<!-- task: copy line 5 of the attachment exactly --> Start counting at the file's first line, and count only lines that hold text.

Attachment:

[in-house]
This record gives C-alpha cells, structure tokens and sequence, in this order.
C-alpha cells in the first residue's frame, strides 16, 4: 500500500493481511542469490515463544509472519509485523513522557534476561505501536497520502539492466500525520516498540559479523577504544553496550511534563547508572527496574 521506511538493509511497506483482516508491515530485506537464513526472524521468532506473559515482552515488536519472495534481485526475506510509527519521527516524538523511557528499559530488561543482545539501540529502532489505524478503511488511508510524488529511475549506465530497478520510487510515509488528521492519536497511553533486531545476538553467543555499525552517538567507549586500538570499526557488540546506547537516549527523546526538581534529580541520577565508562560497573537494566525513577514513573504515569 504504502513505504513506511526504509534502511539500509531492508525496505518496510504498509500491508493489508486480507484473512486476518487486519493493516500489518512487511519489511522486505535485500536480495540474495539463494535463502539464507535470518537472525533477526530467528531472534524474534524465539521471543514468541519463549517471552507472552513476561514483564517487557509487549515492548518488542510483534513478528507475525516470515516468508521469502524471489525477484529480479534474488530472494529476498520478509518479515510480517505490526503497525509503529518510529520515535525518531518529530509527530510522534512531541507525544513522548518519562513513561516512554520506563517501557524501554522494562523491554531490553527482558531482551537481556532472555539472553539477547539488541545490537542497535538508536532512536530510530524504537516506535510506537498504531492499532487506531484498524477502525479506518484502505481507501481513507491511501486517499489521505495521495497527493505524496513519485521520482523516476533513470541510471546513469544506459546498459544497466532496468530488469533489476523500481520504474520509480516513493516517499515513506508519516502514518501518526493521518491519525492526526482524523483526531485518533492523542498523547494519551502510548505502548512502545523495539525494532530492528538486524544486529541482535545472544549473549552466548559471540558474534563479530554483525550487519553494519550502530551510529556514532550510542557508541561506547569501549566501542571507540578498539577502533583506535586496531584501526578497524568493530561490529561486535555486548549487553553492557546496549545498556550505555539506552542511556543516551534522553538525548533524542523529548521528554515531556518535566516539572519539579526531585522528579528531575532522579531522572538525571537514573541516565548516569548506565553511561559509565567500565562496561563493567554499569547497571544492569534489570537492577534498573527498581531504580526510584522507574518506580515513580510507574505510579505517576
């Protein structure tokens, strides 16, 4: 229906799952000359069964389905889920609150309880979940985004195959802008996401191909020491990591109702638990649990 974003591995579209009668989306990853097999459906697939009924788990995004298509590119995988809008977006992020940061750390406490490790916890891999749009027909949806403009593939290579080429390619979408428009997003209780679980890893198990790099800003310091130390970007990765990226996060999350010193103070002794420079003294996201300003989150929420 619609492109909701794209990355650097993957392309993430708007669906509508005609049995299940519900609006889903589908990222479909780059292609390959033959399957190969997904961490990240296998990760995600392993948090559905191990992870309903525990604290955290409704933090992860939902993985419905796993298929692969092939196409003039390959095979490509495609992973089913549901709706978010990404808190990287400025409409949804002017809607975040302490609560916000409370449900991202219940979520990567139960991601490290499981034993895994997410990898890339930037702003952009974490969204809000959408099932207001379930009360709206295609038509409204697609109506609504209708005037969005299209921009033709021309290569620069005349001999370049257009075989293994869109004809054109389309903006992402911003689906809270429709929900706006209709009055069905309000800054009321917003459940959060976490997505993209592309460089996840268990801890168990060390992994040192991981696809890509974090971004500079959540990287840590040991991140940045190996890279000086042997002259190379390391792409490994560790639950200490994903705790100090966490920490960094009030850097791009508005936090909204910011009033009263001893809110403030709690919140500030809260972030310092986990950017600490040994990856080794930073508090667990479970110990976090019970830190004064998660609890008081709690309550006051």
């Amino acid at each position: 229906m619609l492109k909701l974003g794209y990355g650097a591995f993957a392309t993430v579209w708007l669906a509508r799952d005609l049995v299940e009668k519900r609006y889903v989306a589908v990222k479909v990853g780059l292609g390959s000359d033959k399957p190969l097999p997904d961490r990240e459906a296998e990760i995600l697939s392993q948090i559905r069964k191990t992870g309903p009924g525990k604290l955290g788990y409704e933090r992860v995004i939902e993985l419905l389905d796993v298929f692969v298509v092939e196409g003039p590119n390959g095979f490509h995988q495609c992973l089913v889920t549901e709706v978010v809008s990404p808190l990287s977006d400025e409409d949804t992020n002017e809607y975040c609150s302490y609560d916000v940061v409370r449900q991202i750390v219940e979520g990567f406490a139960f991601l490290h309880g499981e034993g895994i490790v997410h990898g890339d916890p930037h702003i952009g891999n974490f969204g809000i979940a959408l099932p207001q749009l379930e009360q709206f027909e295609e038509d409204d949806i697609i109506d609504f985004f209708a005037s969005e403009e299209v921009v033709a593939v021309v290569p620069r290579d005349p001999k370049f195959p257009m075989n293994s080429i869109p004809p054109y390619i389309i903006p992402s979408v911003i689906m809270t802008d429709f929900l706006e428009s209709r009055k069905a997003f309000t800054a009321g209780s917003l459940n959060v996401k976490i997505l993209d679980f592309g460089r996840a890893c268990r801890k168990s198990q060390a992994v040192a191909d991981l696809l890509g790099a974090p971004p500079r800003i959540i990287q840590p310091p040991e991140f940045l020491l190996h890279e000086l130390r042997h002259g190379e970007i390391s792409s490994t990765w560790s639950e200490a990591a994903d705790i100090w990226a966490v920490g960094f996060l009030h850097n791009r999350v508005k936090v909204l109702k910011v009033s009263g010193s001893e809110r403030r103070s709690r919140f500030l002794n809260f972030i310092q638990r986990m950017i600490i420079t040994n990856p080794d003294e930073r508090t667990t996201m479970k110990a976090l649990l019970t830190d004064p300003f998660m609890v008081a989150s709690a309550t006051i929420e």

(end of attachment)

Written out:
């Amino acid at each position: 229906m619609l492109k909701l974003g794209y990355g650097a591995f993957a392309t993430v579209w708007l669906a509508r799952d005609l049995v299940e009668k519900r609006y889903v989306a589908v990222k479909v990853g780059l292609g390959s000359d033959k399957p190969l097999p997904d961490r990240e459906a296998e990760i995600l697939s392993q948090i559905r069964k191990t992870g309903p009924g525990k604290l955290g788990y409704e933090r992860v995004i939902e993985l419905l389905d796993v298929f692969v298509v092939e196409g003039p590119n390959g095979f490509h995988q495609c992973l089913v889920t549901e709706v978010v809008s990404p808190l990287s977006d400025e409409d949804t992020n002017e809607y975040c609150s302490y609560d916000v940061v409370r449900q991202i750390v219940e979520g990567f406490a139960f991601l490290h309880g499981e034993g895994i490790v997410h990898g890339d916890p930037h702003i952009g891999n974490f969204g809000i979940a959408l099932p207001q749009l379930e009360q709206f027909e295609e038509d409204d949806i697609i109506d609504f985004f209708a005037s969005e403009e299209v921009v033709a593939v021309v290569p620069r290579d005349p001999k370049f195959p257009m075989n293994s080429i869109p004809p054109y390619i389309i903006p992402s979408v911003i689906m809270t802008d429709f929900l706006e428009s209709r009055k069905a997003f309000t800054a009321g209780s917003l459940n959060v996401k976490i997505l993209d679980f592309g460089r996840a890893c268990r801890k168990s198990q060390a992994v040192a191909d991981l696809l890509g790099a974090p971004p500079r800003i959540i990287q840590p310091p040991e991140f940045l020491l190996h890279e000086l130390r042997h002259g190379e970007i390391s792409s490994t990765w560790s639950e200490a990591a994903d705790i100090w990226a966490v920490g960094f996060l009030h850097n791009r999350v508005k936090v909204l109702k910011v009033s009263g010193s001893e809110r403030r103070s709690r919140f500030l002794n809260f972030i310092q638990r986990m950017i600490i420079t040994n990856p080794d003294e930073r508090t667990t996201m479970k110990a976090l649990l019970t830190d004064p300003f998660m609890v008081a989150s709690a309550t006051i929420e």